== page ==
Clarendon Hills Fire Chief Leahy Receives National Award for Home Fire Sprinkler Advocacy

Bringing Safety Home award recipient Chief Brian Leahy (center), along with HFSC Communications Manager Peg Paul (left) and NIFSAB Executive Director Tom Lia (right).

Bringing Safety Home award recipient Chief Brian Leahy (center), along with HFSC Communications Manager Peg Paul (left) and NIFSAB Executive Director Tom Lia (right).

The National Fire Protection Association’s (NFPA) Fire Sprinkler Initiative and the Home Fire Sprinkler Coalition awarded Fire Chief Brian Leahy from the Clarendon Hills  (Illinois) Fire Department with the 2015 Bringing Safety Home Award, presented at the Fire Sprinkler Initiative Summit on October 13th in Phoenix, Arizona.

The award recognizes fire service members and other safety advocates who use HFSC’s home fire sprinkler educational materials and Fire Sprinkler Initiative resources to ensure that decision-makers have accurate information as new or updated home fire sprinkler codes are considered. Leahy was nominated by Northern Illinois Fire Sprinkler Advisory Board Executive Director Tom Lia.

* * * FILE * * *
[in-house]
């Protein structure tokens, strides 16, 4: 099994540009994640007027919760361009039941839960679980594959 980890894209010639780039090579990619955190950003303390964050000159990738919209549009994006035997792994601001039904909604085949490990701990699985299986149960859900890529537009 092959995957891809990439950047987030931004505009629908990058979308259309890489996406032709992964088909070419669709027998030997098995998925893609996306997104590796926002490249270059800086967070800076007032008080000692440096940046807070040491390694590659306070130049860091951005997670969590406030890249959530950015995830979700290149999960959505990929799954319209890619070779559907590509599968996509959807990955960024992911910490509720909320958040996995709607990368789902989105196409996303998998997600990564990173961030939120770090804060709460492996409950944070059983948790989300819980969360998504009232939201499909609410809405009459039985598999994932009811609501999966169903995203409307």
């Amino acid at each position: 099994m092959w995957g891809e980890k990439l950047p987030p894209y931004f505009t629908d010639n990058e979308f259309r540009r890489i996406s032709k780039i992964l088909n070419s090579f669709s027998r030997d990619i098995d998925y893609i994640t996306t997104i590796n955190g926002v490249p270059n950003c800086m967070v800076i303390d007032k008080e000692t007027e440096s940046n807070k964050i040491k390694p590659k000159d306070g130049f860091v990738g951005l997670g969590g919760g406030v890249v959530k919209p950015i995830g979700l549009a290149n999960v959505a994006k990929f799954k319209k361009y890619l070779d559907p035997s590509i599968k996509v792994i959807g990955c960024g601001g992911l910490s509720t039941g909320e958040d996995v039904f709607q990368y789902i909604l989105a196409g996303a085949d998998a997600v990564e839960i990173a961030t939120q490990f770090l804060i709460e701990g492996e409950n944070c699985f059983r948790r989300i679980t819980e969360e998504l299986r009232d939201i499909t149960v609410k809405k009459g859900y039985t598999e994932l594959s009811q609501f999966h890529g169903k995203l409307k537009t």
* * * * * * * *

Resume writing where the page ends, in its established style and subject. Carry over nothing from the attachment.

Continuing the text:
“Chief Leahy was one of the pioneers of home fire sprinkler advocacy here in Illinois and still continues that work today,” says Lia.

Fifteen years ago, Chief Leahy spent hours meeting with his mayor and elected officials to educate them about the benefits of home fire sprinklers. His village manager presented him with 33 “concerns” brought up by those who opposed a fire sprinkler requirement. With limited resources, Leahy addressed every concern. His efforts resulted in the passage of an ordinance requiring fire sprinklers in all new, one- and two-family homes. Clarendon Hills became the fifth community in Illinois to do so, but the ordinance was the first in one of the state’s teardown-and-rebuild community. Leahy’s list to the village manager is known as the Clarendon Hills “List of 33” and is still used as a resource in other communities looking to enact home fire sprinkler requirements in new homes.

Today, more than 700 Clarendon Hills homes and the families that occupy them are protected with fire sprinklers.

 

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